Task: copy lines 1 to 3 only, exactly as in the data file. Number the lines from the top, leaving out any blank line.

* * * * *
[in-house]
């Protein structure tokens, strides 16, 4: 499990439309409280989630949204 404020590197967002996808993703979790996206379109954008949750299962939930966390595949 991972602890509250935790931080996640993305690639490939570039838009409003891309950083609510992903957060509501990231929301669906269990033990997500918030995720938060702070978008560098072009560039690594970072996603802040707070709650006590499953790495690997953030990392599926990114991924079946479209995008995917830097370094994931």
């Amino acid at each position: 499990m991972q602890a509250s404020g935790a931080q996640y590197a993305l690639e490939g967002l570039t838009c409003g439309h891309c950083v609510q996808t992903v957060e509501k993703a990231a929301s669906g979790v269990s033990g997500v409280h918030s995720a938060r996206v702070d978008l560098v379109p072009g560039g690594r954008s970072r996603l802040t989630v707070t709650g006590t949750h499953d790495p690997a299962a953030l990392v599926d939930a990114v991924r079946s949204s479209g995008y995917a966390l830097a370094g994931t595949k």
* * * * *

[in-house]
């Protein structure tokens, strides 16, 4: 499990439309409280989630949204 404020590197967002996808993703979790996206379109954008949750299962939930966390595949 991972602890509250935790931080996640993305690639490939570039838009409003891309950083609510992903957060509501990231929301669906269990033990997500918030995720938060702070978008560098072009560039690594970072996603802040707070709650006590499953790495690997953030990392599926990114991924079946479209995008995917830097370094994931």
């Amino acid at each position: 499990m991972q602890a509250s404020g935790a931080q996640y590197a993305l690639e490939g967002l570039t838009c409003g439309h891309c950083v609510q996808t992903v957060e509501k993703a990231a929301s669906g979790v269990s033990g997500v409280h918030s995720a938060r996206v702070d978008l560098v379109p072009g560039g690594r954008s970072r996603l802040t989630v707070t709650g006590t949750h499953d790495p690997a299962a953030l990392v599926d939930a990114v991924r079946s949204s479209g995008y995917a966390l830097a370094g994931t595949k």